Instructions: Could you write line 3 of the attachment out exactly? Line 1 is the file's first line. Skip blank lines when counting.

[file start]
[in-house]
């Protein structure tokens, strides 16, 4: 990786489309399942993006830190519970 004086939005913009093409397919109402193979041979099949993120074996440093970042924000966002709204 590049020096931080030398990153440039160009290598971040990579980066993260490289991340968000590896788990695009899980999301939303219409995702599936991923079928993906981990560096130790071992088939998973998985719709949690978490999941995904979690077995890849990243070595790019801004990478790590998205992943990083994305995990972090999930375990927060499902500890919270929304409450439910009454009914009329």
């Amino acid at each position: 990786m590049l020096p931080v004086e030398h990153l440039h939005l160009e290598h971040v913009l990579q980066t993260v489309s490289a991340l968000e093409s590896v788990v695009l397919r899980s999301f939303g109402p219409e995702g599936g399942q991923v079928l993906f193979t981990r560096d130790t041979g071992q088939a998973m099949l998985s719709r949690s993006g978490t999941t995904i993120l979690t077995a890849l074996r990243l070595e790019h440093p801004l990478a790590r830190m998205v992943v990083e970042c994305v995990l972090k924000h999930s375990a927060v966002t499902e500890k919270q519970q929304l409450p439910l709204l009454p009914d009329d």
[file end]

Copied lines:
């Amino acid at each position: 990786m590049l020096p931080v004086e030398h990153l440039h939005l160009e290598h971040v913009l990579q980066t993260v489309s490289a991340l968000e093409s590896v788990v695009l397919r899980s999301f939303g109402p219409e995702g599936g399942q991923v079928l993906f193979t981990r560096d130790t041979g071992q088939a998973m099949l998985s719709r949690s993006g978490t999941t995904i993120l979690t077995a890849l074996r990243l070595e790019h440093p801004l990478a790590r830190m998205v992943v990083e970042c994305v995990l972090k924000h999930s375990a927060v966002t499902e500890k919270q519970q929304l409450p439910l709204l009454p009914d009329d």